RE: Dead Horse Arum
- Subject: RE: Dead Horse Arum
- From: "Deni Bown" <email@example.com>
- Date: Fri, 27 Apr 2001 12:01:39 -0500 (CDT)
Congratulations on your event and pictures, and many thanks for sharing
them. Helicodiceros has been high on my list of favourites for many years,
and I'll never forget the first time I came across it in flower. It was in
Oxford Botanic Gardens, in the Alpine House of all places, with its pot
buried in the display area, looking for all the world as if something from a
horror movie had joined the primulas and dionysias. I didn't know much about
aroids then, and had never heard of this one, so you can imagine my
surprise. While I stood there aghast and unbelieving, several other people
filed past to see the wonderful show of jewel-like alpines, neatly set in
the gravel, and they too were visibly shocked by it. Guess someone in the
Alpine Dept. had a warped sense of humour!
Seeing the dead horse arum was one of the 'road to Damascus' events that
changed me into an aroid fanatic. It became one of my 'holy grail' plants
and at last I got one of my own, flowered it several times, and photographed
it (the photos in Aroids - Plants of the Arum Family are of my plant), so I
know just what you went through! Then one winter I lost it. It was growing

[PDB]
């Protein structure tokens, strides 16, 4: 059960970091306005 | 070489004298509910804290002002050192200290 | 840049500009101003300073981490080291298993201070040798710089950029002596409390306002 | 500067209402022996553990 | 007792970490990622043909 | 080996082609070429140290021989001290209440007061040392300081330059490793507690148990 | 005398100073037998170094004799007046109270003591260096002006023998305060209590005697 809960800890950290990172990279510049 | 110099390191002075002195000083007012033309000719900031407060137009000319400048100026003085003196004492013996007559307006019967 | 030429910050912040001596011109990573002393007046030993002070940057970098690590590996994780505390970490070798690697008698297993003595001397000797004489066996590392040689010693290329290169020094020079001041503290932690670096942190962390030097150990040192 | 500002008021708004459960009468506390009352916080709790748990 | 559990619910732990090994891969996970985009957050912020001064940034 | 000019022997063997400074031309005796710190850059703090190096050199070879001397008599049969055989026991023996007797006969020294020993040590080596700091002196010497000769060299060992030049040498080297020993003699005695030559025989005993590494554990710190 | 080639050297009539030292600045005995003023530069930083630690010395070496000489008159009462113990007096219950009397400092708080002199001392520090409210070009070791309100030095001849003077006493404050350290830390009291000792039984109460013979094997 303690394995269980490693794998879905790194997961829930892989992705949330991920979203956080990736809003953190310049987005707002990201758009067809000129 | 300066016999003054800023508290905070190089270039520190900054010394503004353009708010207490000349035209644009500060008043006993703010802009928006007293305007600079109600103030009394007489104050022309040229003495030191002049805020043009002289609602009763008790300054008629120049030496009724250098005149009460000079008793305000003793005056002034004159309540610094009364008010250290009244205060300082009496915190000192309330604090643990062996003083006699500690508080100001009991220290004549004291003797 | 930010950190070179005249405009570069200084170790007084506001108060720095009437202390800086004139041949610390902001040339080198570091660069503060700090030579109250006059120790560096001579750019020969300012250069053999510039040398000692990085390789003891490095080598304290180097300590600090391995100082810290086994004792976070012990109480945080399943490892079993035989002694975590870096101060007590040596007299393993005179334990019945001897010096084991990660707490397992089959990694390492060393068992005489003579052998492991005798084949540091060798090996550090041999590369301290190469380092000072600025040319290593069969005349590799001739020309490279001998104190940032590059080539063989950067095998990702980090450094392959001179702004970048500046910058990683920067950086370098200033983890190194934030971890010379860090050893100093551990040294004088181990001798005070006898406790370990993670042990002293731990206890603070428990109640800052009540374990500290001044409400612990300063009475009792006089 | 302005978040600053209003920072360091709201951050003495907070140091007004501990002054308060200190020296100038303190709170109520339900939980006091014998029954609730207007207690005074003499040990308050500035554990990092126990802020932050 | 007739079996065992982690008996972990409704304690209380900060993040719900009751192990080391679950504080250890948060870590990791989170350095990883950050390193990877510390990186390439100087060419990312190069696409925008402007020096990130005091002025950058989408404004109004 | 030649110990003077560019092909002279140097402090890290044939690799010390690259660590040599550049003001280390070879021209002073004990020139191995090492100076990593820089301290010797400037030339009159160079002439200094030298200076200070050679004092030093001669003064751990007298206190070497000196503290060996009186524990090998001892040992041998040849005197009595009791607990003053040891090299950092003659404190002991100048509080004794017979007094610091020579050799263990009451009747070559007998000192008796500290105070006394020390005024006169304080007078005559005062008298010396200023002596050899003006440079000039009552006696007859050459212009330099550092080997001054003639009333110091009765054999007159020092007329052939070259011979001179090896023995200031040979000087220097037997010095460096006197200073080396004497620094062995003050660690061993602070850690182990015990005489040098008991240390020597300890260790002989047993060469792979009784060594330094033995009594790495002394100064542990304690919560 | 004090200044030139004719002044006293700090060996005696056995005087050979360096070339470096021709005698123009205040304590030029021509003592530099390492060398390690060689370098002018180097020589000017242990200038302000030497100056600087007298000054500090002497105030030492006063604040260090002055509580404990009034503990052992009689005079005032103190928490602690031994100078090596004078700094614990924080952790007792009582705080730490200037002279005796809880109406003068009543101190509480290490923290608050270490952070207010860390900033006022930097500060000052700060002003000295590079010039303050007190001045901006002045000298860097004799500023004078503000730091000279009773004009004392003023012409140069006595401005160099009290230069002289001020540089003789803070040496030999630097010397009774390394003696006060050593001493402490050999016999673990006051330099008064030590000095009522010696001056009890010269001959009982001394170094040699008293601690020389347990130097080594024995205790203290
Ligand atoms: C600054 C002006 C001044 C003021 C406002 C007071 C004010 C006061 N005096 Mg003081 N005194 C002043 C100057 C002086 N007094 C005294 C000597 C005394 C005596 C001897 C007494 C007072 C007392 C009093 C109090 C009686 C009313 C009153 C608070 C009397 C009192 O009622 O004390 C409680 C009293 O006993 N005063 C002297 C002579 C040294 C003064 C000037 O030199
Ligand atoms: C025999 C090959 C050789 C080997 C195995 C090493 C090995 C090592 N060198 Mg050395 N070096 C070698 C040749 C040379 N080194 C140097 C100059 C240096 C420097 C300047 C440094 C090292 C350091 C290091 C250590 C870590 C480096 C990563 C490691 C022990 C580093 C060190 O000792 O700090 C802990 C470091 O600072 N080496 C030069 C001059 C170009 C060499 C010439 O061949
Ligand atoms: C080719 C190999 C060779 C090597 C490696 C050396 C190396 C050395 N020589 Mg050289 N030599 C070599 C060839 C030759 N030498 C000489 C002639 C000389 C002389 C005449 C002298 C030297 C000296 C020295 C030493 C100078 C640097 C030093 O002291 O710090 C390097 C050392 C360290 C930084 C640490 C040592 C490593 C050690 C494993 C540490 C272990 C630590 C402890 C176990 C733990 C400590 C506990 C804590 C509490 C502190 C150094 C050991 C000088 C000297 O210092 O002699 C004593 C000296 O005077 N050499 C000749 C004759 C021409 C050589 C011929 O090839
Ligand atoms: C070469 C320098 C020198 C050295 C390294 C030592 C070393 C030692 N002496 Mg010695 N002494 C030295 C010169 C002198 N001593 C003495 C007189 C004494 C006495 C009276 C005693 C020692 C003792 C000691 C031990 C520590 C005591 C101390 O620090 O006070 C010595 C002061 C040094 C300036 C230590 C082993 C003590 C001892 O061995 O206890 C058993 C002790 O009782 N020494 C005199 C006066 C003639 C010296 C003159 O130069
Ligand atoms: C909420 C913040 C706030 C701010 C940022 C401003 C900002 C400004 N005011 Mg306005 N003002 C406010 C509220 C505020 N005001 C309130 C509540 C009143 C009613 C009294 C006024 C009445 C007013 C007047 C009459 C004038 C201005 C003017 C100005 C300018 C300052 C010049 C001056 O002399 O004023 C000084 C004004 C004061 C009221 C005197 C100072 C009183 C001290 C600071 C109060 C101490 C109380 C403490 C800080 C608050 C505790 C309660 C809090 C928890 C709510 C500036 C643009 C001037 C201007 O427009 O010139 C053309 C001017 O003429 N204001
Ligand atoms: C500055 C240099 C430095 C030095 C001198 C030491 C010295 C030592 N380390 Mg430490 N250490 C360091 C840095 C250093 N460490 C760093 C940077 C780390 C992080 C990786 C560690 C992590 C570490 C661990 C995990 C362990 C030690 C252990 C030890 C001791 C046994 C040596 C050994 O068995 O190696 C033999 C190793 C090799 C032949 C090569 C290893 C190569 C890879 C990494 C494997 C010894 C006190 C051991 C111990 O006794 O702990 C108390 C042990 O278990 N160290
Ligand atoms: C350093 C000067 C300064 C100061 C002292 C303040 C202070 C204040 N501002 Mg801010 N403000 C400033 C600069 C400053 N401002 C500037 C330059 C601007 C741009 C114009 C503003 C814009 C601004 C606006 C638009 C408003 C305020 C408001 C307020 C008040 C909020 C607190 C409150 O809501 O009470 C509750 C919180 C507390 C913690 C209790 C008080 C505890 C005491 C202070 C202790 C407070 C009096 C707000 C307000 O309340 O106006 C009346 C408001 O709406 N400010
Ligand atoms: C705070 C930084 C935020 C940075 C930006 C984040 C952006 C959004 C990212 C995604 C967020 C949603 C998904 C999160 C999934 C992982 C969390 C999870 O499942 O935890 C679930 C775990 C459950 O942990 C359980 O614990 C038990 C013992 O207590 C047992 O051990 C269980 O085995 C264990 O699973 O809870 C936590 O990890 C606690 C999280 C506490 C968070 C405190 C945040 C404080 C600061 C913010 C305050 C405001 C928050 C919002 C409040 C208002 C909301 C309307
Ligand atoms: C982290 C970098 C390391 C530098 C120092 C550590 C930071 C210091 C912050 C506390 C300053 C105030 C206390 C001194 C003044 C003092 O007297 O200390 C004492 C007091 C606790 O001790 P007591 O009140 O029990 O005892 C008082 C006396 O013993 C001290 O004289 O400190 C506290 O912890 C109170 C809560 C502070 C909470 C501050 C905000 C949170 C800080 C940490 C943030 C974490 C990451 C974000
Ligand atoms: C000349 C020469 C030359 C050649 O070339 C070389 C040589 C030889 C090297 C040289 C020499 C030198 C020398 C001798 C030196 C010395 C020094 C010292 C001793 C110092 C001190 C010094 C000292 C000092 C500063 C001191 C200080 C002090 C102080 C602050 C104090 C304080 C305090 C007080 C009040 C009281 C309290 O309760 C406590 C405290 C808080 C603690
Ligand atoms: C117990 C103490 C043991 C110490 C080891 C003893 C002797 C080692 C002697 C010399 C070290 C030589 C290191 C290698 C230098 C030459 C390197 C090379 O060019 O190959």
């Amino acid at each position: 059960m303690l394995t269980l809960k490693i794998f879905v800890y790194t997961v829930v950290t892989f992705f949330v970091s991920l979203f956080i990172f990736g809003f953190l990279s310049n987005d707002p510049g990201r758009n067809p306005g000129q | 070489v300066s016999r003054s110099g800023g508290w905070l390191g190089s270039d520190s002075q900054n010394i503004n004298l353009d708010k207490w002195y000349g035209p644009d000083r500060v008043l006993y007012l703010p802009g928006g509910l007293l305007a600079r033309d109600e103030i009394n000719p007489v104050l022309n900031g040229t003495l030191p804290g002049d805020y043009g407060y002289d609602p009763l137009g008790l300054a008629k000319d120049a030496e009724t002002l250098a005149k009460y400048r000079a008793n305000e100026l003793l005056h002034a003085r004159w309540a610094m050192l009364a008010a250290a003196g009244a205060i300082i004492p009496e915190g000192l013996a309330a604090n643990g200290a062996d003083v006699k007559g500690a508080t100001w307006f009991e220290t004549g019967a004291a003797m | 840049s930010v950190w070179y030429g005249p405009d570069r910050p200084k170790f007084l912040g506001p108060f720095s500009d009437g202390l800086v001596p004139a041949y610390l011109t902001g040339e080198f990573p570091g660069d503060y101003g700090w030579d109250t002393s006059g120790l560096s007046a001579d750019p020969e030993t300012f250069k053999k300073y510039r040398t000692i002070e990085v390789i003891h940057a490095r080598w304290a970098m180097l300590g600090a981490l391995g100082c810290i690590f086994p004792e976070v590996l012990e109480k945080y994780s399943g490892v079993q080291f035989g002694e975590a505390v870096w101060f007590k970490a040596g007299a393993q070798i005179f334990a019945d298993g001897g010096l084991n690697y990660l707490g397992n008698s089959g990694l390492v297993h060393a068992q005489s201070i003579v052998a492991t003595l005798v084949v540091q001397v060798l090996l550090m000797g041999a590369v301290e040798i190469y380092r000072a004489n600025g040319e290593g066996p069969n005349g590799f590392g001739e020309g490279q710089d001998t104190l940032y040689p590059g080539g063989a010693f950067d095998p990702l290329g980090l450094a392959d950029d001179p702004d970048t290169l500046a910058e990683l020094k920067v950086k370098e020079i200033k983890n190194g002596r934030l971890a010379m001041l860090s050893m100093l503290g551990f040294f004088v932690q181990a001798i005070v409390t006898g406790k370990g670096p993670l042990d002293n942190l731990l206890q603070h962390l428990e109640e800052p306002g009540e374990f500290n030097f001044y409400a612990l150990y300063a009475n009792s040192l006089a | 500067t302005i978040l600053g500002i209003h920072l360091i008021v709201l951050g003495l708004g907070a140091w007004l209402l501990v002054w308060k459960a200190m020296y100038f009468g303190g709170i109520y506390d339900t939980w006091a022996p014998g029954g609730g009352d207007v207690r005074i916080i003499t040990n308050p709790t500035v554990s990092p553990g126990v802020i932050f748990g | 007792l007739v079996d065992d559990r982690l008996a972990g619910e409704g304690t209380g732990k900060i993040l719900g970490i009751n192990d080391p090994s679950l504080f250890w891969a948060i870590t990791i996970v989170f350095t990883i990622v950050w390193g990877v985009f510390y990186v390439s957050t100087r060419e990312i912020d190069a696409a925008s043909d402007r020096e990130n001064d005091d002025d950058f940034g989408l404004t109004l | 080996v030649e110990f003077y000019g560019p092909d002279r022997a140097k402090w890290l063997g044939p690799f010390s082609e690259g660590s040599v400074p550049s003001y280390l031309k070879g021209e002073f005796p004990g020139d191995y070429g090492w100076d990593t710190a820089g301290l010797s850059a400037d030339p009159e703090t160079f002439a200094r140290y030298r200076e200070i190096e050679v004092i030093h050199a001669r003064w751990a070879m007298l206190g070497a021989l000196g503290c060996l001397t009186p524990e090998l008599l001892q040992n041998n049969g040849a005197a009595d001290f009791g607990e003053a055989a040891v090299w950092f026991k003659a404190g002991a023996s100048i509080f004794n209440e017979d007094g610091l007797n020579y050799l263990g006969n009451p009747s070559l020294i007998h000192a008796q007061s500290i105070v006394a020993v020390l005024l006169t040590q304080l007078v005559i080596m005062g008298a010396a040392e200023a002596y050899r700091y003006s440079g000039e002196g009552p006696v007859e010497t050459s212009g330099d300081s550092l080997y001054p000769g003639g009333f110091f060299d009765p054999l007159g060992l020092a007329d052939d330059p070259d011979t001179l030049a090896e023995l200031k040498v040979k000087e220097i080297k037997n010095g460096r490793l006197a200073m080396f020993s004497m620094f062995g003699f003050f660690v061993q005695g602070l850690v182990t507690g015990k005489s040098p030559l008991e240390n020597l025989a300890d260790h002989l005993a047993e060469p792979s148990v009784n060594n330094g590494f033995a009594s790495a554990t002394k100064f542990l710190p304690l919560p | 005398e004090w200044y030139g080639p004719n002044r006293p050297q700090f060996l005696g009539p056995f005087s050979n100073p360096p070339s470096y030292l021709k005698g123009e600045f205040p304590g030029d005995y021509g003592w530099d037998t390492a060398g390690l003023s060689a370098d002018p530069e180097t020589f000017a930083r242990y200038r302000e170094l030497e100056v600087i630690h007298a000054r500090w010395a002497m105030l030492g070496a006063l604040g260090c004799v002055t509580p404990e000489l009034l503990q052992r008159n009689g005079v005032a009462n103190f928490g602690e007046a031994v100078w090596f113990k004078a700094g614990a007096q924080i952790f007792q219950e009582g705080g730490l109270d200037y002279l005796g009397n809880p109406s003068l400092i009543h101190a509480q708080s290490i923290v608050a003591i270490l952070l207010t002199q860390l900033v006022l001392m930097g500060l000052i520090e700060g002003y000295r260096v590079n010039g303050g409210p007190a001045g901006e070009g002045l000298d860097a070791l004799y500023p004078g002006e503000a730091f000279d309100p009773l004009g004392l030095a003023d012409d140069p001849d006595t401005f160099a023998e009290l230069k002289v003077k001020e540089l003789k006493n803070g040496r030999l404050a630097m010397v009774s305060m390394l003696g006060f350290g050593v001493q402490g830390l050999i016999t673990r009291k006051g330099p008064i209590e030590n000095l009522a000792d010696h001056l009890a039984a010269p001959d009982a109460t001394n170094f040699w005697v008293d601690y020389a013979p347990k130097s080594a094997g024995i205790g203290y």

in a pot as I had no suitable garden at the time, and I think it succumbed
from damp while dormant. Tragedy! But now I have three minute tubers, thanks
to Wilbert, so am hopeful the dead horse arum will ride again.
From: firstname.lastname@example.org [mailto:email@example.com]On Behalf Of Alan
Sent: 26 April 2001 16:20
To: Multiple recipients of list AROID-L
Subject: Dead Horse Arum
A few years back, a fellow Aroid-l-er shared some tubers of Helicodiceros
with the list. The tubers that I received were planted in the garden here
in Raleigh, NC,
USA (USDA Zone 7) and the plants have gotten larger and larger each year. A
days ago one plant reached its maturity by producing an inflorescence. I've
few pictures of this awesome flower on my web site at:
The flower is much larger than I expected and the odor so much worse than I
anticipated. Of all the aroids that have bloomed for me, this is the worst!
outranks Amorphophallus paeoniifolius, which almost makes me hurl breakfast.
If you notice the latter pictures, where the spathe has been cut open, the
substance is the eggs of flies. Of all the aroid flowers that I have
have had flies and other insects crawling all over the 'naughty bits', but
this is the first where
the flies have actually laid their eggs.
Now, if I can tolerate the odor long enough to collect some pollen.
Raleigh, North Carolina